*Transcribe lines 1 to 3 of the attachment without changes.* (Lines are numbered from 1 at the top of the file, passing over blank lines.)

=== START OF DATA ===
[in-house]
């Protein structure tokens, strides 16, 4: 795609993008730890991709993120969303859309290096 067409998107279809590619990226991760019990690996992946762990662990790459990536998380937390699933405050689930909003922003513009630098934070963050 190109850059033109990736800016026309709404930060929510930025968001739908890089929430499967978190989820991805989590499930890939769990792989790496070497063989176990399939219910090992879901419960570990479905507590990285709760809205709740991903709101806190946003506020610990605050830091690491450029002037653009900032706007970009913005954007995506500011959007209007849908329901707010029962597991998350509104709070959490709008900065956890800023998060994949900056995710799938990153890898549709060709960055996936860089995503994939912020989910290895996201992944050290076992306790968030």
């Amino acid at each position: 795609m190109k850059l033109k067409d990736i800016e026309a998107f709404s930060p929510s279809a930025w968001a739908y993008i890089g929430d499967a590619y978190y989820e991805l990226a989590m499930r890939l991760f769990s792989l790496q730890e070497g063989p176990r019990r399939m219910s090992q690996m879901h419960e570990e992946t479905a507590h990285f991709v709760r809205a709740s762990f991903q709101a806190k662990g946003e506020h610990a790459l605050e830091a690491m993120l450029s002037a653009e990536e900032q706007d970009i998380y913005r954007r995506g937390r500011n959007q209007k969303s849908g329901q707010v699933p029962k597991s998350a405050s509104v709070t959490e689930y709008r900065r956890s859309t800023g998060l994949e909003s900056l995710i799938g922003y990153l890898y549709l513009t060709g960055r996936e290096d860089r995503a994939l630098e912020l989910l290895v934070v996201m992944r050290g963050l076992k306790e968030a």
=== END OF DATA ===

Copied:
[in-house]
């Protein structure tokens, strides 16, 4: 795609993008730890991709993120969303859309290096 067409998107279809590619990226991760019990690996992946762990662990790459990536998380937390699933405050689930909003922003513009630098934070963050 190109850059033109990736800016026309709404930060929510930025968001739908890089929430499967978190989820991805989590499930890939769990792989790496070497063989176990399939219910090992879901419960570990479905507590990285709760809205709740991903709101806190946003506020610990605050830091690491450029002037653009900032706007970009913005954007995506500011959007209007849908329901707010029962597991998350509104709070959490709008900065956890800023998060994949900056995710799938990153890898549709060709960055996936860089995503994939912020989910290895996201992944050290076992306790968030």
């Amino acid at each position: 795609m190109k850059l033109k067409d990736i800016e026309a998107f709404s930060p929510s279809a930025w968001a739908y993008i890089g929430d499967a590619y978190y989820e991805l990226a989590m499930r890939l991760f769990s792989l790496q730890e070497g063989p176990r019990r399939m219910s090992q690996m879901h419960e570990e992946t479905a507590h990285f991709v709760r809205a709740s762990f991903q709101a806190k662990g946003e506020h610990a790459l605050e830091a690491m993120l450029s002037a653009e990536e900032q706007d970009i998380y913005r954007r995506g937390r500011n959007q209007k969303s849908g329901q707010v699933p029962k597991s998350a405050s509104v709070t959490e689930y709008r900065r956890s859309t800023g998060l994949e909003s900056l995710i799938g922003y990153l890898y549709l513009t060709g960055r996936e290096d860089r995503a994939l630098e912020l989910l290895v934070v996201m992944r050290g963050l076992k306790e968030a």